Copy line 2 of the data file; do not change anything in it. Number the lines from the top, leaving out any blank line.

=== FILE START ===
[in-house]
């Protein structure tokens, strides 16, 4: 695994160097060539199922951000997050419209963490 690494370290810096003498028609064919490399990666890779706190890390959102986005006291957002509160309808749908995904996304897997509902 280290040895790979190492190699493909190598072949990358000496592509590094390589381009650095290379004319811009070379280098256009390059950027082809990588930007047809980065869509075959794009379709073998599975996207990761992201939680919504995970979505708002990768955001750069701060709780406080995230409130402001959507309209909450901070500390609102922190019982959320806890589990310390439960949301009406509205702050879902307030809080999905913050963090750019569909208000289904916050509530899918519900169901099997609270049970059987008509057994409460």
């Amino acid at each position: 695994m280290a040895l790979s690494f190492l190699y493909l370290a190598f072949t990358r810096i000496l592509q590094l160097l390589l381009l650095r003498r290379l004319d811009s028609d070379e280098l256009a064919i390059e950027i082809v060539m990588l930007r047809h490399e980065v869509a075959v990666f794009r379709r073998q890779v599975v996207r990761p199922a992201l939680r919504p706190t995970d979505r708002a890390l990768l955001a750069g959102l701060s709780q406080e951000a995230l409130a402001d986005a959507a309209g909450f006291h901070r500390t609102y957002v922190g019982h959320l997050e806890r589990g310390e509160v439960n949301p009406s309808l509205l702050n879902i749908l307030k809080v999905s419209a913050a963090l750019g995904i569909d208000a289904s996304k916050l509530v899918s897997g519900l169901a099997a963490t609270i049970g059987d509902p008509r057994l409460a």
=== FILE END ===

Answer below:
């Protein structure tokens, strides 16, 4: 695994160097060539199922951000997050419209963490 690494370290810096003498028609064919490399990666890779706190890390959102986005006291957002509160309808749908995904996304897997509902 280290040895790979190492190699493909190598072949990358000496592509590094390589381009650095290379004319811009070379280098256009390059950027082809990588930007047809980065869509075959794009379709073998599975996207990761992201939680919504995970979505708002990768955001750069701060709780406080995230409130402001959507309209909450901070500390609102922190019982959320806890589990310390439960949301009406509205702050879902307030809080999905913050963090750019569909208000289904916050509530899918519900169901099997609270049970059987008509057994409460």